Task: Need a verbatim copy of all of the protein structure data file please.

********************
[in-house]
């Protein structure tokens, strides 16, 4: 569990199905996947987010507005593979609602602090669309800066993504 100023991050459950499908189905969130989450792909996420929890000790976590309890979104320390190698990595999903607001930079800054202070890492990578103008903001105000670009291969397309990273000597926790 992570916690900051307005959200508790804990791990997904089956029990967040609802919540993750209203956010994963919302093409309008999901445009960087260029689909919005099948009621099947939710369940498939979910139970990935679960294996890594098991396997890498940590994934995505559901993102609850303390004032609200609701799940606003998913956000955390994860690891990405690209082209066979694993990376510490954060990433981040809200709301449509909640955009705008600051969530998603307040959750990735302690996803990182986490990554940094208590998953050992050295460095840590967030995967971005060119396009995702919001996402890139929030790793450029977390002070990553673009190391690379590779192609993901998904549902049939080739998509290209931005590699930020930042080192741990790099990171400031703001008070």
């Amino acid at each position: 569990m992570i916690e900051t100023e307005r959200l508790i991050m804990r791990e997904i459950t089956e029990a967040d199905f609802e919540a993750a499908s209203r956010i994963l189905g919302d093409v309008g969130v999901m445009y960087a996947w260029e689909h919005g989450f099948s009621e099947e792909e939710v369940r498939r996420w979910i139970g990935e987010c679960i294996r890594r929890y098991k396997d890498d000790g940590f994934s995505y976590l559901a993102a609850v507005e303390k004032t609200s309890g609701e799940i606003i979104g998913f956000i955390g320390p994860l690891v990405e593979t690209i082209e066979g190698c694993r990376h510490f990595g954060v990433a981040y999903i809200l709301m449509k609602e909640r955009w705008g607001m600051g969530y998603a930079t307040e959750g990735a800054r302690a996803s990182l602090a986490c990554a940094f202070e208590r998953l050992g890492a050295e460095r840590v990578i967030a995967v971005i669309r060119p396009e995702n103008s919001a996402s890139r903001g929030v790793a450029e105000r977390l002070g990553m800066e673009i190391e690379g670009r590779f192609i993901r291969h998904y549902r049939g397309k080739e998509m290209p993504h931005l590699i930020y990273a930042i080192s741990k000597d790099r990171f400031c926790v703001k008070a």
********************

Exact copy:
[in-house]
């Protein structure tokens, strides 16, 4: 569990199905996947987010507005593979609602602090669309800066993504 100023991050459950499908189905969130989450792909996420929890000790976590309890979104320390190698990595999903607001930079800054202070890492990578103008903001105000670009291969397309990273000597926790 992570916690900051307005959200508790804990791990997904089956029990967040609802919540993750209203956010994963919302093409309008999901445009960087260029689909919005099948009621099947939710369940498939979910139970990935679960294996890594098991396997890498940590994934995505559901993102609850303390004032609200609701799940606003998913956000955390994860690891990405690209082209066979694993990376510490954060990433981040809200709301449509909640955009705008600051969530998603307040959750990735302690996803990182986490990554940094208590998953050992050295460095840590967030995967971005060119396009995702919001996402890139929030790793450029977390002070990553673009190391690379590779192609993901998904549902049939080739998509290209931005590699930020930042080192741990790099990171400031703001008070």
């Amino acid at each position: 569990m992570i916690e900051t100023e307005r959200l508790i991050m804990r791990e997904i459950t089956e029990a967040d199905f609802e919540a993750a499908s209203r956010i994963l189905g919302d093409v309008g969130v999901m445009y960087a996947w260029e689909h919005g989450f099948s009621e099947e792909e939710v369940r498939r996420w979910i139970g990935e987010c679960i294996r890594r929890y098991k396997d890498d000790g940590f994934s995505y976590l559901a993102a609850v507005e303390k004032t609200s309890g609701e799940i606003i979104g998913f956000i955390g320390p994860l690891v990405e593979t690209i082209e066979g190698c694993r990376h510490f990595g954060v990433a981040y999903i809200l709301m449509k609602e909640r955009w705008g607001m600051g969530y998603a930079t307040e959750g990735a800054r302690a996803s990182l602090a986490c990554a940094f202070e208590r998953l050992g890492a050295e460095r840590v990578i967030a995967v971005i669309r060119p396009e995702n103008s919001a996402s890139r903001g929030v790793a450029e105000r977390l002070g990553m800066e673009i190391e690379g670009r590779f192609i993901r291969h998904y549902r049939g397309k080739e998509m290209p993504h931005l590699i930020y990273a930042i080192s741990k000597d790099r990171f400031c926790v703001k008070a």